Raheem Sterling case: What actions can employers take for incidents outside work?

A group of Chelsea fans have been accused of shouting racist abuse at Raheem Sterling
Michael Zemanek/BPI/REX/Shutterstock

Chelsea supporter Colin Wing recently lost his job in connection to alleged racist abuse he made against Manchester City player Raheem Sterling. What legal routes are available to employers who have to deal with misconduct by staff outside work? Harry Abrams from Seddons explains.

There is a common misconception that if misconduct does not happen at work, an employer is unable to take disciplinary action against the employee. However this is certainly not the case.

The case of Raheem Sterling and the abhorrent alleged racial abuse he suffered from opposition fans during a Premier League match has been the subject of much talk and debate.

The individual, who was caught on camera making the alleged racist slurs, confirmed in the immediate days after the incident that he had lost his job.

From the press coverage it’s difficult to know the exact reason given by his employer for his dismissal, but there are potentially two approaches that the employer could have taken to lawfully dismiss him.

Misconduct

The first is the more traditional misconduct route. Assuming the individual had over two years’ service with his employer, the company would be required to undertake a fair process involving a disciplinary hearing where they presented him with evidence in relation to the allegation and asked if he had any defence or mitigating circumstances.

Despite the fact that the incident happened outside of working hours and did not involve other employees, a disciplinary hearing and an allegation of misconduct may still be appropriate.

This would be on the basis that his actions brought the company into disrepute as clients and/or employees may associate his actions with the culture of the company as well as the fact it impacts the ongoing trust and confidence in the employment relationship.

It is important to note that in order for his employer to make a finding of misconduct (or gross misconduct), it would only need to establish that it had a reasonable belief that he made the racist slurs and that his actions pertained to the employment relationship (which will be the case if the actions impact the trust and confidence in the employment relationship and/or brings the company into disrepute).

The company does not therefore need to have undisputed proof that the comments were made. For this reason there is generally no need for an employer to await the outcome of any criminal proceedings before taking action against an employee.

Nor will a quashed charge or a not-guilty verdict render a dismissal unfair, so long as the employer held a reasonable belief that the misconduct occurred at the time the company’s decision was made.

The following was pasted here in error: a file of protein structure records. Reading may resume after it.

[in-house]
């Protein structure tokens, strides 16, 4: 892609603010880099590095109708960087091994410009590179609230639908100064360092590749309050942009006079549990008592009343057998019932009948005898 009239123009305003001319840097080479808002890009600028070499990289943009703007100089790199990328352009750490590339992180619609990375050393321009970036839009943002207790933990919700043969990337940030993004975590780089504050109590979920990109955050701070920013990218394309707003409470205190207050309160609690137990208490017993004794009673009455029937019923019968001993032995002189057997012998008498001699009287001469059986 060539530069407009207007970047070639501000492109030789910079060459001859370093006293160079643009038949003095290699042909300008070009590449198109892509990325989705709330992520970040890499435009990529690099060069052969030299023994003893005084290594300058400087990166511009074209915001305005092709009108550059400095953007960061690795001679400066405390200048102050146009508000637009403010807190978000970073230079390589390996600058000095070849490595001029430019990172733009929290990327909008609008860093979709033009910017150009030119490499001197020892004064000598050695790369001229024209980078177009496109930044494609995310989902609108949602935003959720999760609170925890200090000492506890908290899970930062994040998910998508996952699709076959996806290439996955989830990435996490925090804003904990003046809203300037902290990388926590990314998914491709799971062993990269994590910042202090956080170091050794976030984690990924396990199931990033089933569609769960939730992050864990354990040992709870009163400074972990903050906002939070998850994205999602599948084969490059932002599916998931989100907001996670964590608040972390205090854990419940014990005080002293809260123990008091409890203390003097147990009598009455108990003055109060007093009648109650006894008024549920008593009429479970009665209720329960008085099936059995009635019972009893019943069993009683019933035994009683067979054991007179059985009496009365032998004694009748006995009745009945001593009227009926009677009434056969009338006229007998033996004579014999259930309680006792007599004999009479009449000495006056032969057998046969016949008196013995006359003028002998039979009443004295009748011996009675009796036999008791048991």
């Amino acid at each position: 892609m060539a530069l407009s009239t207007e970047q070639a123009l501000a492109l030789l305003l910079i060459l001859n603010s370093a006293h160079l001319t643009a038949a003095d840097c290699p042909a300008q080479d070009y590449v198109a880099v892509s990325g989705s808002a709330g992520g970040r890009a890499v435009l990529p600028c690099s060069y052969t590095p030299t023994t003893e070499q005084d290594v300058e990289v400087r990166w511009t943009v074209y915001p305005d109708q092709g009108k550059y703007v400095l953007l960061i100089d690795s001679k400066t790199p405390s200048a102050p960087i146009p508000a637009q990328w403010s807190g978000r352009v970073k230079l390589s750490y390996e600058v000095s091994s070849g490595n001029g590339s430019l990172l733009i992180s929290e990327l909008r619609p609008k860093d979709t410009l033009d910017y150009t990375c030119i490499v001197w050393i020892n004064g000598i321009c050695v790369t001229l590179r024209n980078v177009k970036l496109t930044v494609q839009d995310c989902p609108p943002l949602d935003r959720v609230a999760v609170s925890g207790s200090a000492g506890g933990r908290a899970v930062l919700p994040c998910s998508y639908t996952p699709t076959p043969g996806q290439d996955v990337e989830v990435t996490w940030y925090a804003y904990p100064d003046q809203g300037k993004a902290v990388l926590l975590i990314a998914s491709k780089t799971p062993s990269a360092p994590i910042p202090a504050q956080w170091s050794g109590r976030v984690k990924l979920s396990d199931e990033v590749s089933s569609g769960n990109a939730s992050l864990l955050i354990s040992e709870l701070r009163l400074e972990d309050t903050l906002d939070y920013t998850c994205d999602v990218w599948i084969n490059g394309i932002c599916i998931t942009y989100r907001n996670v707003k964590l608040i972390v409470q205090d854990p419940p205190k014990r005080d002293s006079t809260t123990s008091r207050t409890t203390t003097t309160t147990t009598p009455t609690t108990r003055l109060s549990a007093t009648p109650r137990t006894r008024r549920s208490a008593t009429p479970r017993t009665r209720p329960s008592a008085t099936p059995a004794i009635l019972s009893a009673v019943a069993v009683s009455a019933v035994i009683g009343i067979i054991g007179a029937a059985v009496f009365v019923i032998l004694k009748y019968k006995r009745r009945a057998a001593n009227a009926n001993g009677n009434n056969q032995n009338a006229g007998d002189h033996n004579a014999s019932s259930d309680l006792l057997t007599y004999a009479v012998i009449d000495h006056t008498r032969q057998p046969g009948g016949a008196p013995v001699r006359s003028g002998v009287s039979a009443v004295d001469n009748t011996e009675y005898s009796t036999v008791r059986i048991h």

Some other substantial reason (SOSR)

The alternative route is to dismiss for “some other substantial reason” (known as “SOSR” for short).

This is arguably the least well known of the five potentially fair reasons for dismissal. The basis of this specific dismissal may well have been that either:

  • there is a reputational risk for the company if they were to retain the employee after the images went viral; or
  • if they have received communication from clients to say that they no longer want to work with a company that associates with him.

The advantage to this dismissal route is that whether he made and/or whether this employer believes that he made a racist comment becomes largely irrelevant, as the employer is not dismissing him for the comment per se, but rather for the consequences of him being perceived to have made the comment.

It is better evidentially for the client complaint to be in writing and ideally the client would state that they no longer want the employee to work on their account, rather than merely saying they are not happy with the employee.

In larger companies and if applicable, prior to dismissing the employee, the employer could consider moving them to another client.

An employer could also rely on the fact that the employee’s actions have caused an irreparable breakdown of trust and confidence between the employer and the employee.

However on these facts, such reasoning would likely require a belief from the employer that racist and/or overly aggressive language was used.

It is important to note that dismissals under SOSR are usually with notice, while a dismissal following a disciplinary hearing will typically be a summary dismissal (without notice if the finding is one of gross misconduct). This means SOSR dismissals can be more expensive.

Another interesting facet of this incident is that Raheem Sterling could have a claim for race discrimination against his employer, Manchester City, if he felt that Manchester City’s inaction either prior to or following the incident was itself an unlawful act. However, that is for another day.

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About Harry Abrams

Harry Abrams is solicitor in the employment team at London law firm Seddons
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